The Cubs released their dramatic Wrigley Field renovation plans the other day. The plans which, assuming the city agrees to allow the team to play more night games, erect more signage and to close off Sheffield Avenue on the weekends, the team’s owners will pay for themselves.
Carrie Muskat of MLB.com got a comment from Chicago Mayor Rahm Emanuel about all of that:
“When I first started this discussion, the Cubs wanted $200 million in taxpayer dollars,” Emanuel told reporters. “I said, ‘No.’ Then they said, ‘We’d like $150 million taxpayer dollars,’ and I said, ‘No.’ Then they asked if they could have $100 million in taxpayer subsidies, and I said, ‘No.’ Then, they asked about $55 million in taxpayer subsidies. I said, ‘No.’ The good news is after 15 months, they’ve heard the word, ‘No.’
Thank you. More of this please. From every public official who is ever asked to commit public dollars to a professional sports team.
The Padres may have some interest in acquiring Phillies third baseman Maikel Franco, according to a recent report from Ken Rosenthal of The Athletic. It seems unlikely that the team would deal their starting third baseman with J.P. Crawford (fractured left hand) sidelined through July; to that end, however, they signed infielder Danny Espinosa as minor league depth on Friday and have reportedly been eying the Rangers’ Adrian Beltre, among other veteran options.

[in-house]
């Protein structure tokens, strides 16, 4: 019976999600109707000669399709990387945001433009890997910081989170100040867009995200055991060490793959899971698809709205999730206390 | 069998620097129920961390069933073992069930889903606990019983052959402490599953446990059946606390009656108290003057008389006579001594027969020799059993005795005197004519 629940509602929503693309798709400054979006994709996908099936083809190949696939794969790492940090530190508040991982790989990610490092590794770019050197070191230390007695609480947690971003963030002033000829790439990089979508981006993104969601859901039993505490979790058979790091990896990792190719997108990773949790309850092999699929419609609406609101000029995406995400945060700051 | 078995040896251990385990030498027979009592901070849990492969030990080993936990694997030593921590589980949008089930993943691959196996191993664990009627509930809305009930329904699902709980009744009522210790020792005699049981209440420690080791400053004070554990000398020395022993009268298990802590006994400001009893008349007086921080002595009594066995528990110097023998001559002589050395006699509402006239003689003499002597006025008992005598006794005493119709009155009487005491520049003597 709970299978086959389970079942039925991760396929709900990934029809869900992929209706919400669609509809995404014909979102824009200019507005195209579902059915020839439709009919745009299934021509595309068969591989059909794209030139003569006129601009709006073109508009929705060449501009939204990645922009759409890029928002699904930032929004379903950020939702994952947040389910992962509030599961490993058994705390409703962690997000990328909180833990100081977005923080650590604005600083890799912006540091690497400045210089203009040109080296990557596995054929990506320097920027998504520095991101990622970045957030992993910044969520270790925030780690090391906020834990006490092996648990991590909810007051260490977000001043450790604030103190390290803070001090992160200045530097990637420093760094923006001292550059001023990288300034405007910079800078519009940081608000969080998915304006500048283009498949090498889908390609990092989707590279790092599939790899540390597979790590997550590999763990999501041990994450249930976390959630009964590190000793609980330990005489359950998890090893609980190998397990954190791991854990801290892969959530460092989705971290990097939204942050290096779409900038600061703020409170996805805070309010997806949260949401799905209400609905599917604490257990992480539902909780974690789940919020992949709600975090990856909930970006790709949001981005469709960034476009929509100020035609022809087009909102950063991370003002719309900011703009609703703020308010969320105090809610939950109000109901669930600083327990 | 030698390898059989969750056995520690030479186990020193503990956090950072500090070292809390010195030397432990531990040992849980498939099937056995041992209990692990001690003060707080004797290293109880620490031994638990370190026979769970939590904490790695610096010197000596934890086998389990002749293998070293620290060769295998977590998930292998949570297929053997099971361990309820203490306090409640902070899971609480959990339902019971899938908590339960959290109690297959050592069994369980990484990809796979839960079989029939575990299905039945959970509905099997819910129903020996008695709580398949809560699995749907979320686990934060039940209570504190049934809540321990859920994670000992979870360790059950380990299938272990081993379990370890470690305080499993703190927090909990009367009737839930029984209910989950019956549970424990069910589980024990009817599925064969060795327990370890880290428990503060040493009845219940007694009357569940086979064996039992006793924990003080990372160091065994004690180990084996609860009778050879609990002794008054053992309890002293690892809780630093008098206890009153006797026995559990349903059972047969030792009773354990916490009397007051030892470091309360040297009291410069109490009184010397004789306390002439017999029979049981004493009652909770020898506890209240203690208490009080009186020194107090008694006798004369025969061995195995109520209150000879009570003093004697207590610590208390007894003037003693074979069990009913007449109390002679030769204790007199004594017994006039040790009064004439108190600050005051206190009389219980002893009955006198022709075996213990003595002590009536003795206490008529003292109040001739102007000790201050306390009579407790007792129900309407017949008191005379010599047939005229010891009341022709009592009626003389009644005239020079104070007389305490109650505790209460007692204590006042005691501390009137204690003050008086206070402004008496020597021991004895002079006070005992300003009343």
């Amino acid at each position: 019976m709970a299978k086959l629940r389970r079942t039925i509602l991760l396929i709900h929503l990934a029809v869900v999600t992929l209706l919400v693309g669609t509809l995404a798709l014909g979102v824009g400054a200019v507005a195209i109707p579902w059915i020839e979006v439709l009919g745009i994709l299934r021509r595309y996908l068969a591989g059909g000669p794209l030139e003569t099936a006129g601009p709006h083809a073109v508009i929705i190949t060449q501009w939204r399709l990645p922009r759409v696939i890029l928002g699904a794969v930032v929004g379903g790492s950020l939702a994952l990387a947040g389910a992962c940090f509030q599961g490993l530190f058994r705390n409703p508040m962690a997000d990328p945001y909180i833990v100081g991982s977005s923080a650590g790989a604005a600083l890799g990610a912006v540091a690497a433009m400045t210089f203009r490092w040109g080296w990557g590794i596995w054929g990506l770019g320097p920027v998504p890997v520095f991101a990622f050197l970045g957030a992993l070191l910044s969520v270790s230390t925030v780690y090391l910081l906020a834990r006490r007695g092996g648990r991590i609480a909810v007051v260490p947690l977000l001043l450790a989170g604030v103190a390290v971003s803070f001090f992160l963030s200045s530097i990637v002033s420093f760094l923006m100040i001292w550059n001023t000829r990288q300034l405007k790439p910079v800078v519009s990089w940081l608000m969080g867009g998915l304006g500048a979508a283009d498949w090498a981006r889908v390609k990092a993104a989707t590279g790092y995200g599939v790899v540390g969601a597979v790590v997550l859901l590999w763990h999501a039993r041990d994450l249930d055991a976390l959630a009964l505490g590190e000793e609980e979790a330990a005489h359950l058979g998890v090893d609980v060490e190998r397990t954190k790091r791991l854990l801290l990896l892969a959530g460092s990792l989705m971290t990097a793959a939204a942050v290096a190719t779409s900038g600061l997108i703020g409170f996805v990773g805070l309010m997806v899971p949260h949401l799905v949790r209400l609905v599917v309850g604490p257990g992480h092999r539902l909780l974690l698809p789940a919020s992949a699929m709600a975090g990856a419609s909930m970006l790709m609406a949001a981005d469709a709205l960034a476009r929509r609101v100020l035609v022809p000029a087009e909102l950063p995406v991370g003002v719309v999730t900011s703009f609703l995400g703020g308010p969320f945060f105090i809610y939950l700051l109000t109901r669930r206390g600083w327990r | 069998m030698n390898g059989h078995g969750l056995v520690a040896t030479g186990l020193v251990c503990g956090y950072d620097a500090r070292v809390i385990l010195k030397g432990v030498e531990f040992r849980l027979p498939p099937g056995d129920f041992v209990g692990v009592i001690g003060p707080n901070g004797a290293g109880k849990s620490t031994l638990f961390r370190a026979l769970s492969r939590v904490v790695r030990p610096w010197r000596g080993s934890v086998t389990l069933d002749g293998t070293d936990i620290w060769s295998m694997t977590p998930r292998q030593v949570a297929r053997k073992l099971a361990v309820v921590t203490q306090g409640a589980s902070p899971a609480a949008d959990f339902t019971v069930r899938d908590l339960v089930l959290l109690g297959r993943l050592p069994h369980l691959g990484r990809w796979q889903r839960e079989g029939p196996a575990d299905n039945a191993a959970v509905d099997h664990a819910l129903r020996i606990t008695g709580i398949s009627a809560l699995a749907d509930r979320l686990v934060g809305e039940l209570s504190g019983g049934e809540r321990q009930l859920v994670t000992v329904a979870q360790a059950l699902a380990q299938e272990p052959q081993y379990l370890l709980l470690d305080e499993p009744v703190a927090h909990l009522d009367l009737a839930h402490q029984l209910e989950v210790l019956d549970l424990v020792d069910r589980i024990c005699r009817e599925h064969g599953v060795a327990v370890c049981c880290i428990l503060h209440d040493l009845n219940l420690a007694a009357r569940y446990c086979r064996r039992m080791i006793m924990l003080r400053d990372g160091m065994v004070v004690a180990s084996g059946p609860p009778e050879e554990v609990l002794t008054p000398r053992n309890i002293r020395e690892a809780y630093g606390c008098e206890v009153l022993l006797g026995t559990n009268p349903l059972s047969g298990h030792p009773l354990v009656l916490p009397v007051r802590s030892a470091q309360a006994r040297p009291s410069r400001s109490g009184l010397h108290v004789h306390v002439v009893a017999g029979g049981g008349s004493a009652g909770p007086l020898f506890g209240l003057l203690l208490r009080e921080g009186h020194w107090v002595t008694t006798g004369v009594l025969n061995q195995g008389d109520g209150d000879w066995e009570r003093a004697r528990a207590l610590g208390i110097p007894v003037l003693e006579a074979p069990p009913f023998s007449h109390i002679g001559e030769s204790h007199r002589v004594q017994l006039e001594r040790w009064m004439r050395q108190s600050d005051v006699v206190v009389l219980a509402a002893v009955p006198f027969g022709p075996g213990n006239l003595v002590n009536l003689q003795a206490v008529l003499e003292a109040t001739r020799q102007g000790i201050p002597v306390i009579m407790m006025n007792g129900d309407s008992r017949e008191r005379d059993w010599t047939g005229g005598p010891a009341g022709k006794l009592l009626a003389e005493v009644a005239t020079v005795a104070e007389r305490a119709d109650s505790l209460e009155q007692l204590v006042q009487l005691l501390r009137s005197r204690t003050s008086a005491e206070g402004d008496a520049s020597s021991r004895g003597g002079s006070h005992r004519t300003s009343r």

Franco, 25, entered Sunday batting .255/.297/.425 with nine home runs and a .721 OPS in 229 plate appearances this season. While he has yet to live up to the .280+ average, 1.9+ fWAR he posted during his rookie campaign, he’s been a solid 20+ home run producer over the last few years and shown some stability at the hot corner. He’s also under team control for the next three years and could provide some much-needed insurance behind the Padres’ current third base option, 27-year-old Christian Villanueva.
Rosenthal notes that the Phillies could strike a deal for one of San Diego’s relievers, though no one specific has been connected to the team yet — and the club probably wouldn’t be able to finesse a one-for-one deal given the quality of the Padres’ pitchers. The Phillies’ bullpen has looked downright abysmal over the last month, placing 11th-worst in the league with a collective 5.34 ERA and 0.3 fWAR. Their failure to procure a viable reliever beyond Seranthony Dominguez, Victor Arano and Edubray Ramos lends a certain urgency to any potential deal they make over the next few weeks, though the official trade deadline is still over a month away.